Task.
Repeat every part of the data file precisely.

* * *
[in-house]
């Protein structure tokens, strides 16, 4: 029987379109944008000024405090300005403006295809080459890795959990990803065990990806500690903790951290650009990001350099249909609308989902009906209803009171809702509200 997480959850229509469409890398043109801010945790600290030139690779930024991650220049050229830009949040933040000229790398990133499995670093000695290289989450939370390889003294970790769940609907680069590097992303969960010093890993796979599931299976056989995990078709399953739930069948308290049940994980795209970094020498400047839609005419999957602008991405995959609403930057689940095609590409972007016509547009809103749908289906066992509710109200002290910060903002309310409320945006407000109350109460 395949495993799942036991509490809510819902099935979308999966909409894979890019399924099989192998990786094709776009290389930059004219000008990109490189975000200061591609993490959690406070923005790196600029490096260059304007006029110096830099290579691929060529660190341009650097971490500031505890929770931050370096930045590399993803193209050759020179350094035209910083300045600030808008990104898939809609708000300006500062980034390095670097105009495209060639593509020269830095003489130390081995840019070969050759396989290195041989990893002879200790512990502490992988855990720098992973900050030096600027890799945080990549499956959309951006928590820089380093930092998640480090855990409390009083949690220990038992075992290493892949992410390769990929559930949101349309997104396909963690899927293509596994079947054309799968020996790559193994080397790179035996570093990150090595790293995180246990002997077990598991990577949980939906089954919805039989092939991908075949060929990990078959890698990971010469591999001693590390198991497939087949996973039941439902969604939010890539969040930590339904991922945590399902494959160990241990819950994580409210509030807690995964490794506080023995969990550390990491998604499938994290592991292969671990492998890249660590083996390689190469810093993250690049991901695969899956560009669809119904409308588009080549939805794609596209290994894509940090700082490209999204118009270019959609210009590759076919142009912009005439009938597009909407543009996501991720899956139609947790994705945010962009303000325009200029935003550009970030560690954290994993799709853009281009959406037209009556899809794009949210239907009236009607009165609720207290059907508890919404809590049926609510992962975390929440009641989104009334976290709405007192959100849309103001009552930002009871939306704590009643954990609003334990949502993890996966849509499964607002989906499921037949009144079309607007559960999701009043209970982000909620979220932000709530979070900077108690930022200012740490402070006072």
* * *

[in-house]
């Protein structure tokens, strides 16, 4: 029987379109944008000024405090300005403006295809080459890795959990990803065990990806500690903790951290650009990001350099249909609308989902009906209803009171809702509200 997480959850229509469409890398043109801010945790600290030139690779930024991650220049050229830009949040933040000229790398990133499995670093000695290289989450939370390889003294970790769940609907680069590097992303969960010093890993796979599931299976056989995990078709399953739930069948308290049940994980795209970094020498400047839609005419999957602008991405995959609403930057689940095609590409972007016509547009809103749908289906066992509710109200002290910060903002309310409320945006407000109350109460 395949495993799942036991509490809510819902099935979308999966909409894979890019399924099989192998990786094709776009290389930059004219000008990109490189975000200061591609993490959690406070923005790196600029490096260059304007006029110096830099290579691929060529660190341009650097971490500031505890929770931050370096930045590399993803193209050759020179350094035209910083300045600030808008990104898939809609708000300006500062980034390095670097105009495209060639593509020269830095003489130390081995840019070969050759396989290195041989990893002879200790512990502490992988855990720098992973900050030096600027890799945080990549499956959309951006928590820089380093930092998640480090855990409390009083949690220990038992075992290493892949992410390769990929559930949101349309997104396909963690899927293509596994079947054309799968020996790559193994080397790179035996570093990150090595790293995180246990002997077990598991990577949980939906089954919805039989092939991908075949060929990990078959890698990971010469591999001693590390198991497939087949996973039941439902969604939010890539969040930590339904991922945590399902494959160990241990819950994580409210509030807690995964490794506080023995969990550390990491998604499938994290592991292969671990492998890249660590083996390689190469810093993250690049991901695969899956560009669809119904409308588009080549939805794609596209290994894509940090700082490209999204118009270019959609210009590759076919142009912009005439009938597009909407543009996501991720899956139609947790994705945010962009303000325009200029935003550009970030560690954290994993799709853009281009959406037209009556899809794009949210239907009236009607009165609720207290059907508890919404809590049926609510992962975390929440009641989104009334976290709405007192959100849309103001009552930002009871939306704590009643954990609003334990949502993890996966849509499964607002989906499921037949009144079309607007559960999701009043209970982000909620979220932000709530979070900077108690930022200012740490402070006072």